Data center News
Dell Co-COO Chuck Whitten’s Sudden Exit: 5 Big Things To Know
The sudden departure of Dell Technologies Co-COO Chuck Whitten comes as the tech giant endures an industrywide PC sales slump and announced 6,650 layoffs earlier this year but holds No. 1 positions in several categories, including x86 servers and PC workstations.
On his first earnings call as a Dell employee, Anthony Charles “Chuck” Whitten was invited to the microphone by Jeff Clarke, who at the time had just added “co” to his longtime title of COO, which he now shared with the man he was introducing.
“He and I have worked together for many years alongside the rest of the leadership team to help shape Dell’s strategy and growth initiatives,” Clarke said on the August 2021 call. “Welcome, Chuck.”
Whitten then told investors the company was well positioned for its next phase of growth.
“We have never been more optimistic about our ability to innovate, delight customers, deliver growth and create value for all shareholders in the coming years,” he said on the 2021 call.
As he leaves two years later, the company’s growth has slowed. Amid the nascent generative AI boom, Dell is mired in an industrywide period of slumping PC sales—without VMware’s high-margin software or enough infrastructure sales to soften the blow.
Partners who spoke with CRN and asked not to be named said they believe Whitten’s departure, which was announced July 28, shows the toll the economy has taken on the company, which rode the pandemic’s wave of technology refresh to record heights of sales only to see revenue growth stagnate. In February, Dell announced plans to cut 6,650 jobs. In March, Dell’s annual revenue hit another record, but it grew 1 percent this time versus 17 percent growth the year before.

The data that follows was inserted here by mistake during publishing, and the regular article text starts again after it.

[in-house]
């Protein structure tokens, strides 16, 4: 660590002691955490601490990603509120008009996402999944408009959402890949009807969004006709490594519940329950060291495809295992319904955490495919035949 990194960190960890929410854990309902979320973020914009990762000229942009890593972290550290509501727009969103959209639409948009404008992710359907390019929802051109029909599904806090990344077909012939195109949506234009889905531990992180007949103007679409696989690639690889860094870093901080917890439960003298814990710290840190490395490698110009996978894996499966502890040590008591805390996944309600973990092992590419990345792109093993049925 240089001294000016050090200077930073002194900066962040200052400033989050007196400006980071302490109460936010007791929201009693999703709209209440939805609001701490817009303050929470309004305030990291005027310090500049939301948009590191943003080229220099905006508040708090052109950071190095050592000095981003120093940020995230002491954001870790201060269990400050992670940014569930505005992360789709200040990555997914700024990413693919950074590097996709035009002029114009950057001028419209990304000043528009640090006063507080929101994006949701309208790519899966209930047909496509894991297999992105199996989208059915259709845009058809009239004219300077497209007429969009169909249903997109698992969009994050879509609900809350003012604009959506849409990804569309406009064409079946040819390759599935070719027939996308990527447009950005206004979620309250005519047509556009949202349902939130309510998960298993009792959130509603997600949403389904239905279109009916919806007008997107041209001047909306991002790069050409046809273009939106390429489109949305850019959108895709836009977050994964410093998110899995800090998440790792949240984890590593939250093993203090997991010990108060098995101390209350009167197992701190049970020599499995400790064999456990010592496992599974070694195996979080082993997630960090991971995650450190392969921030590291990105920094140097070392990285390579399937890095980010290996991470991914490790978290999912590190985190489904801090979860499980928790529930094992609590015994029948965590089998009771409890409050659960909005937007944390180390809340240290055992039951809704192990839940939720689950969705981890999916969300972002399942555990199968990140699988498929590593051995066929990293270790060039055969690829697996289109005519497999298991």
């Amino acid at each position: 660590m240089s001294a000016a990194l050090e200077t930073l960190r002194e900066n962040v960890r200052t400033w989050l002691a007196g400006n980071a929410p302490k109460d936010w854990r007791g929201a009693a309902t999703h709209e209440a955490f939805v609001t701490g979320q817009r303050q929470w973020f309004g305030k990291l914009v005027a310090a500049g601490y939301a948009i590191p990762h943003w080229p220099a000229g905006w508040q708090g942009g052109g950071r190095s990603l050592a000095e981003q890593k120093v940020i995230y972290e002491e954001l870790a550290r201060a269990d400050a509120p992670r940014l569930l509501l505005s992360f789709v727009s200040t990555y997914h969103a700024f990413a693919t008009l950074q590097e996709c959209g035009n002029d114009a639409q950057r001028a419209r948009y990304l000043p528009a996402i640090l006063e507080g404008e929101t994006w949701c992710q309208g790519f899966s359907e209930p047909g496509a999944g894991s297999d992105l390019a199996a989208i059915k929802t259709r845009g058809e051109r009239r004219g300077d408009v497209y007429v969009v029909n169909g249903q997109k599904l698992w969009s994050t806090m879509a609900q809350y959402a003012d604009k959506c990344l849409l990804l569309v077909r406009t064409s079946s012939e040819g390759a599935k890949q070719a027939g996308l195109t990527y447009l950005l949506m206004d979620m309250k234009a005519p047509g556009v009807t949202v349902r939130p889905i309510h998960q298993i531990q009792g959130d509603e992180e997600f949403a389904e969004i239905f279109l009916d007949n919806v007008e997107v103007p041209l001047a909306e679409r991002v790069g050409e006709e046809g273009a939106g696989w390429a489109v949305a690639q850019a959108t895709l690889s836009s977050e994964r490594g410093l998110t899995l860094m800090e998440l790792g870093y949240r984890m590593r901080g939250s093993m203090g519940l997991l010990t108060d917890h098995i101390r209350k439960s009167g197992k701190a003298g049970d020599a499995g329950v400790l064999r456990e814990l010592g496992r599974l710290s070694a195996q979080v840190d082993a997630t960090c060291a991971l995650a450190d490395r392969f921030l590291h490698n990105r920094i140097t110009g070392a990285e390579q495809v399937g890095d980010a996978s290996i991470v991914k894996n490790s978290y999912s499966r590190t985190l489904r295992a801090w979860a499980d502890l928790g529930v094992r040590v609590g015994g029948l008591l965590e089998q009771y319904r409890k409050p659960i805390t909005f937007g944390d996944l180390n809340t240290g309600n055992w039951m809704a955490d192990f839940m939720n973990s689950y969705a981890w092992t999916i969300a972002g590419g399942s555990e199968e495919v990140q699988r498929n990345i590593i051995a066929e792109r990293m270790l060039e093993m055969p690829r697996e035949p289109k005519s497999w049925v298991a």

That said, as of June 8—the first quarter of its 2024 fiscal year—Dell has been No. 1 in research firm IDC’s tracking among x86 server sales for six consecutive years, holding a dominant position in units moved for the past 25 quarters. In addition, Dell was No. 1 in external enterprise storage with a 31.5 percent revenue share over rivals, and in storage software with 11.2 percent of the revenue. It holds the top place in hyperconverged and converged systems and in purpose-built backup appliances. It is also first in PC workstations with 46.5 percent of that market and in PC monitors with 19 percent of the market.
“As we enter a new economy, it’s not surprising that they’re shifting away from having a co-COO,” one Dell partner told CRN. “Clarke has long been seen as the lead COO so it ultimately comes down to efficiency with how your leadership teams are acting and compensated. Redundant COOs seemed unnecessary.”
Another Dell partner called it predictable, since Clarke—a near-legendary figure in IT—does not seem to need help leading.
“It is difficult for partners to speculate on the strategic reasons behind executive changes at large companies such as Dell,” the partner said. “Dell has a very strong leadership team, and it is not surprising that Jeff will continue in the role given his stature in the company.”
Whitten is not the only member of the C-suite departing. The company’s longtime CFO, Tom Sweet, announced he is retiring this month. He is being replaced by Dell’s comptroller, Yvonne McGill.